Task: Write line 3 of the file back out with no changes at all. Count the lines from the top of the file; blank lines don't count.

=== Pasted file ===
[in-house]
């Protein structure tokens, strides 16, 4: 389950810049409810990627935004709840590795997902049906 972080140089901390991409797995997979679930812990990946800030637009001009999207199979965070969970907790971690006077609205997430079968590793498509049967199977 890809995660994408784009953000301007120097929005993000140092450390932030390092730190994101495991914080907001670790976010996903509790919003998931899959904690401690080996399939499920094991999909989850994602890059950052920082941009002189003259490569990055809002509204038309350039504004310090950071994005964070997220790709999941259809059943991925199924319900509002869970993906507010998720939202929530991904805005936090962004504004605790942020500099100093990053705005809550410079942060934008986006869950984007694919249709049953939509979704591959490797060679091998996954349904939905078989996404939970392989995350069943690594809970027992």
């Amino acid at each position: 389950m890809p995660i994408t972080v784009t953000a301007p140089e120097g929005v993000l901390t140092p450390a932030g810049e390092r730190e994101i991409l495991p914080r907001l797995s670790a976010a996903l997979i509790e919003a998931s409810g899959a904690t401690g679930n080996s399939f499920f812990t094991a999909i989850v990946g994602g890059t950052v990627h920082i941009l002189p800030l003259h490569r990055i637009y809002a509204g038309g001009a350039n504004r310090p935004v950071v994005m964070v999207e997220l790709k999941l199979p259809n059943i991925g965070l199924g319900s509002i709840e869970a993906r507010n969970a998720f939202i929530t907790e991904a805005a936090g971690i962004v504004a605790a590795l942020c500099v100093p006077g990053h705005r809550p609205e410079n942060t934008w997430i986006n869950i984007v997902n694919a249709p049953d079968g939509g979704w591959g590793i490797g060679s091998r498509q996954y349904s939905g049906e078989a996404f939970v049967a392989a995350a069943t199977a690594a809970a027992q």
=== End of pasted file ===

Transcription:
């Amino acid at each position: 389950m890809p995660i994408t972080v784009t953000a301007p140089e120097g929005v993000l901390t140092p450390a932030g810049e390092r730190e994101i991409l495991p914080r907001l797995s670790a976010a996903l997979i509790e919003a998931s409810g899959a904690t401690g679930n080996s399939f499920f812990t094991a999909i989850v990946g994602g890059t950052v990627h920082i941009l002189p800030l003259h490569r990055i637009y809002a509204g038309g001009a350039n504004r310090p935004v950071v994005m964070v999207e997220l790709k999941l199979p259809n059943i991925g965070l199924g319900s509002i709840e869970a993906r507010n969970a998720f939202i929530t907790e991904a805005a936090g971690i962004v504004a605790a590795l942020c500099v100093p006077g990053h705005r809550p609205e410079n942060t934008w997430i986006n869950i984007v997902n694919a249709p049953d079968g939509g979704w591959g590793i490797g060679s091998r498509q996954y349904s939905g049906e078989a996404f939970v049967a392989a995350a069943t199977a690594a809970a027992q």